This is nothing new, groundbreaking, or particularly insightful but I was reading Hill v. Colorado (2000) for one of my Constitutional Law classes and I stumbled upon this line from the introduction to Justice Scalia’s dissent:

None of these remarkable conclusions should come as a surprise. What is before us, after all, is a speech regulation directed against the opponents of abortion, and it therefore enjoys the benefit of the “ad hoc nullification machine” that the Court has set in motion to push aside whatever doctrines of constitutional law stand in the way of that highly favored practice. Madsen v. Women’s Health Center, Inc., 512 U.S. 753, 785 (1994) (Scalia, J., concurring in judgment in part and dissenting in part). Having deprived abortion opponents of the political right to persuade the electorate that abortion should be restricted by law, the Court today continues and expands its assault upon their individual right to persuade women contemplating abortion that what they are doing is wrong. Because, like the rest of our abortion jurisprudence, today’s decision is in stark contradiction of the constitutional principles we apply in all other contexts, I dissent.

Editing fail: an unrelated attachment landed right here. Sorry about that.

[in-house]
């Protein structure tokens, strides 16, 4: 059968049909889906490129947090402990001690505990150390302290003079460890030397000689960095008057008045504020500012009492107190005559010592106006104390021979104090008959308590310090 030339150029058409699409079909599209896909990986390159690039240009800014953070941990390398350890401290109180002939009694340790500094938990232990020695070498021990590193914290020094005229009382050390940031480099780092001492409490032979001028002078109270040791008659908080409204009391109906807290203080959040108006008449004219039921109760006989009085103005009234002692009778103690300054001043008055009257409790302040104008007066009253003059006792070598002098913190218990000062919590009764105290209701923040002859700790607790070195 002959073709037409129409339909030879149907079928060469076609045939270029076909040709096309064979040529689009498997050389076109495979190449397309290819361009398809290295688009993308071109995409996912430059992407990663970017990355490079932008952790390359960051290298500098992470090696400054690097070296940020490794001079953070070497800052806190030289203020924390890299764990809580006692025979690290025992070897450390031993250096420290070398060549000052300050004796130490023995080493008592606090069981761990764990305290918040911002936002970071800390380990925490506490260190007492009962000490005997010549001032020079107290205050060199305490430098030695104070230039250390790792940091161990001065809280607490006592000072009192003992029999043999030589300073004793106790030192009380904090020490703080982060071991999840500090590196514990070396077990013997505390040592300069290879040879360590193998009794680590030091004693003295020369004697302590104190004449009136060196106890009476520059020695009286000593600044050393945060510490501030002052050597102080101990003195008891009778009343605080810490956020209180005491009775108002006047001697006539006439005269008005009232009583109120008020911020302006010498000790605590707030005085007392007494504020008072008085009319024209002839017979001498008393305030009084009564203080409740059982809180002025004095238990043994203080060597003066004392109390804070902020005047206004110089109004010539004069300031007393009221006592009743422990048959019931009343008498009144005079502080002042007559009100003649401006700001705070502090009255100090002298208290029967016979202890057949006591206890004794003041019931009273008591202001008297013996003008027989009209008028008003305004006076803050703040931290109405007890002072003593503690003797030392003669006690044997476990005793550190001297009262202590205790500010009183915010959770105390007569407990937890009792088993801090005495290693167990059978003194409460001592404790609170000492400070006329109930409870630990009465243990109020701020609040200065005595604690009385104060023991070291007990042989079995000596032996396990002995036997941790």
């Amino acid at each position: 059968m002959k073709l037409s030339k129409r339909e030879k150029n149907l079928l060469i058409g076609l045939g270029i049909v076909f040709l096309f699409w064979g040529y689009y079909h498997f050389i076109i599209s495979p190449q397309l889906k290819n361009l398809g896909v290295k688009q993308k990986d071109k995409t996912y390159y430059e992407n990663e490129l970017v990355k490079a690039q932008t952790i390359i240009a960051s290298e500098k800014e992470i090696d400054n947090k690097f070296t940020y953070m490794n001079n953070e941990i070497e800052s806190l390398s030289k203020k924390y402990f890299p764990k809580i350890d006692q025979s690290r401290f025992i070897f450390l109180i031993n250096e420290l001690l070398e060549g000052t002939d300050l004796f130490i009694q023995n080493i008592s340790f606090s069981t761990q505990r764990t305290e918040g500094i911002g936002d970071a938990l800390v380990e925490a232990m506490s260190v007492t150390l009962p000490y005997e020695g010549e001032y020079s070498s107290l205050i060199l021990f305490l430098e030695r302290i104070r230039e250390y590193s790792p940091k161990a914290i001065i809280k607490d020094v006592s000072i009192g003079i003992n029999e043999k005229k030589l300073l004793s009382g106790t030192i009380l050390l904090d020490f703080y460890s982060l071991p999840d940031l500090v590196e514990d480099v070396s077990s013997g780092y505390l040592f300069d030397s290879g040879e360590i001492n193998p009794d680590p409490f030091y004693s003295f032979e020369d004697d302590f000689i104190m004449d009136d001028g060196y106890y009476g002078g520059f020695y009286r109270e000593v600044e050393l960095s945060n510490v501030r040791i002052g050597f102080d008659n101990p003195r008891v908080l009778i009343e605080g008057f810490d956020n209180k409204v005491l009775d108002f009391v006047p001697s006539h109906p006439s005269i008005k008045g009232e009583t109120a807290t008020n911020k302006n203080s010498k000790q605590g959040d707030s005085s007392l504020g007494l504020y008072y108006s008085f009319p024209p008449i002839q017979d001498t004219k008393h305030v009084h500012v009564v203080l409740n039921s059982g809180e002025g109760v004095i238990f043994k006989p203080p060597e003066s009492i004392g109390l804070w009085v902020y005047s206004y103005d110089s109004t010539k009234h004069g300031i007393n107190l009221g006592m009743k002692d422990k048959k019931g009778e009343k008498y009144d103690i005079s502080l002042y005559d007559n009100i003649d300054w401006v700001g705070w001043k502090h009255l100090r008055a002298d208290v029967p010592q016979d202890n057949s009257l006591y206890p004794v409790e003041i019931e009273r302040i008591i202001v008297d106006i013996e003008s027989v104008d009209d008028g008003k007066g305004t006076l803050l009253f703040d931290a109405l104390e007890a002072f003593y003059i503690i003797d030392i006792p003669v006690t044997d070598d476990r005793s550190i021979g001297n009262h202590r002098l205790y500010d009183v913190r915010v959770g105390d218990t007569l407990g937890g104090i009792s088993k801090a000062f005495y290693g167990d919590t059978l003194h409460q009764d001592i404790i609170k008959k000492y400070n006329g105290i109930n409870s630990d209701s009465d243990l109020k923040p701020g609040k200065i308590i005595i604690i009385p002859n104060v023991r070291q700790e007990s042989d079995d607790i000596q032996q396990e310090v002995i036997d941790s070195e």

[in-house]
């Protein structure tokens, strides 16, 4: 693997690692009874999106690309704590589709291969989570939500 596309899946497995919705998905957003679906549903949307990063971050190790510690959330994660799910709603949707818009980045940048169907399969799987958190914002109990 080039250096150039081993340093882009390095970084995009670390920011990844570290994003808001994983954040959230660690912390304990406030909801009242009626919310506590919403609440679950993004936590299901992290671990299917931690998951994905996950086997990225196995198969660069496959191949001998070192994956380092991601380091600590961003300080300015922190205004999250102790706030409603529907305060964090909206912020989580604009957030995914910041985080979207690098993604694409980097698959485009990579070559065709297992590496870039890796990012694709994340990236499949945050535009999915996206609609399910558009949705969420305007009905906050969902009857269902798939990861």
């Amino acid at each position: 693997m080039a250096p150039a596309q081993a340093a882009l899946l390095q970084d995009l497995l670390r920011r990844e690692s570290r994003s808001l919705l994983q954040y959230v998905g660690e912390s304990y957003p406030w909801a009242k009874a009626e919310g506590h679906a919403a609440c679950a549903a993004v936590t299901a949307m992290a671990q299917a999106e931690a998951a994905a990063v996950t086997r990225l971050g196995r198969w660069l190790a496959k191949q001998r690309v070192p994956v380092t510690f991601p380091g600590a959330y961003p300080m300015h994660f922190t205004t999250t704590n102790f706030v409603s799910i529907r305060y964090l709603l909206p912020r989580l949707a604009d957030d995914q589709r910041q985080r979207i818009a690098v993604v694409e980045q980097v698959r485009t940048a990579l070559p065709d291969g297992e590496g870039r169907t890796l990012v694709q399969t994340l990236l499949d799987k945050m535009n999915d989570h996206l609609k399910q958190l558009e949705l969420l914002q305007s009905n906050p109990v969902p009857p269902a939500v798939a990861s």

I offer the above passage as an introduction to Justice Scalia for everyone who was previously unaware of his glorious rhetorical pyrotechnics. Expect more of the same for the next decade or two.


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